West Perth Ophthalmology    

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16, December 2018

FAQs

When will I need cataract surgery?

In the early stages, some cataracts can be left untreated. When your sight deteriorates to a point where it interferes with your ability to carry out daily tasks (including seeing in low-light situations such as at night), it could be time to consider surgery.

What is the success rate?

Traditional or manual cataract surgery is considered one of the safest surgical procedures in the world today, with a success rate of 99%. Laser cataract surgery may reduce the risk of complications even further. Serious complications are rare with cataract surgery.

How long does cataract surgery take?

A typical procedure takes less than 30 minutes. Allowing for admission, preparation and recovery time, you'll be in the day surgery for around 3 hours.

Will it hurt?

No. We will administer a local anaesthetic (numbing drops) to your eye and you may also be given a sedative to help you relax.

What if I blink?

Your surgeon will ensure that your eyelid is gently held open throughout the procedure so that you cannot blink.

Will I be awake?

Probably, but not necessarily – some people even fall asleep during the surgery. You are not required to be awake for the operation.

What will I see during surgery?

You may see a bit of light and some vague movement or you may see nothing at all. You will not be able to see what the surgeon is doing to your eye.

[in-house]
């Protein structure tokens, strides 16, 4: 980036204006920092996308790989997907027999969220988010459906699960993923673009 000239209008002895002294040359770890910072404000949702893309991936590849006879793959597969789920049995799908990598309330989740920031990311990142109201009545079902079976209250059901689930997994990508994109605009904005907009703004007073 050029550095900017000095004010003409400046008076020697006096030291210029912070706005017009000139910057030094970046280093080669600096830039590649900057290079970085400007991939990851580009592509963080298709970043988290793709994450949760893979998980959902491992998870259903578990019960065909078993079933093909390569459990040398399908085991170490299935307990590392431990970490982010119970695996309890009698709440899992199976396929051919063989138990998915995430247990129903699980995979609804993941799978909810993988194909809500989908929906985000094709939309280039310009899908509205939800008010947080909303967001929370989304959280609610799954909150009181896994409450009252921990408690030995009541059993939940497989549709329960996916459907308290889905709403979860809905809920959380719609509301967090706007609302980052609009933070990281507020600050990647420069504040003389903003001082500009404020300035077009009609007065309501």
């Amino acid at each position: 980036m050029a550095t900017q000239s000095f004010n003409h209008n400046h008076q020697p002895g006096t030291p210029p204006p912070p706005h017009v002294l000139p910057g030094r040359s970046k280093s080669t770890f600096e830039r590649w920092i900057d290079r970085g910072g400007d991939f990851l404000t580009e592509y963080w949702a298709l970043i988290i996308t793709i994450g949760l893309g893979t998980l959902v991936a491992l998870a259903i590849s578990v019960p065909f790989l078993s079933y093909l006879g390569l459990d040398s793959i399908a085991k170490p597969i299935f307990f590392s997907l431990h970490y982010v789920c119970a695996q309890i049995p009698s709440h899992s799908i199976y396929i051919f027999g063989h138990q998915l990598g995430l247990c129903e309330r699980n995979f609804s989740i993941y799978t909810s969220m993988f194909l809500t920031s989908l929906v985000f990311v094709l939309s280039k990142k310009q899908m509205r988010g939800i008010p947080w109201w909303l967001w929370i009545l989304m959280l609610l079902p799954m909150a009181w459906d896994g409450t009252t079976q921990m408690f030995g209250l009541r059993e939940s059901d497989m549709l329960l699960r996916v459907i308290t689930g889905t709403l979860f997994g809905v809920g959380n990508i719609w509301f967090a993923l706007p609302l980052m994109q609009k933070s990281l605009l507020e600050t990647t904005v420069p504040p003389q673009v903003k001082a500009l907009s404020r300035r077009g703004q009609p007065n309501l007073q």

Will my eye hurt afterwards?

You may feel a bit of discomfort a few hours after surgery but no pain.

How long does it take to recover from cataract surgery?

Your sight will usually recover within days but typically fluctuates for about a month before stabilising. If you notice any significant reduction in your vision, tell your surgeon immediately. The protective shield is usually worn for the first day and your surgeon may also recommend the shield be used for the first few nights after the operation – this is usually the case if you can't stop rubbing your eyes. Cataract surgery does not usually involve stitches.

Normal daily activities such as light housework can be resumed within a couple of days. Check with your doctor if you plan to play contact sports.

How long before I can drive a car?

Driving is not recommended for the first few days after surgery to allow your eye to settle.

Can both eyes be operated on at the same time?

It is generally preferable to give the first eye a chance to settle before planning surgery and lens requirements for the second eye. Even though cataract surgery is quite safe, operating on both eyes at the same time may increase the risk of serious complications and visual impairment (e.g. if both eyes were to get infected at the same time). However, there are some rare situations where your surgeon may recommend having both eyes done at one.

When will I get the second eye done?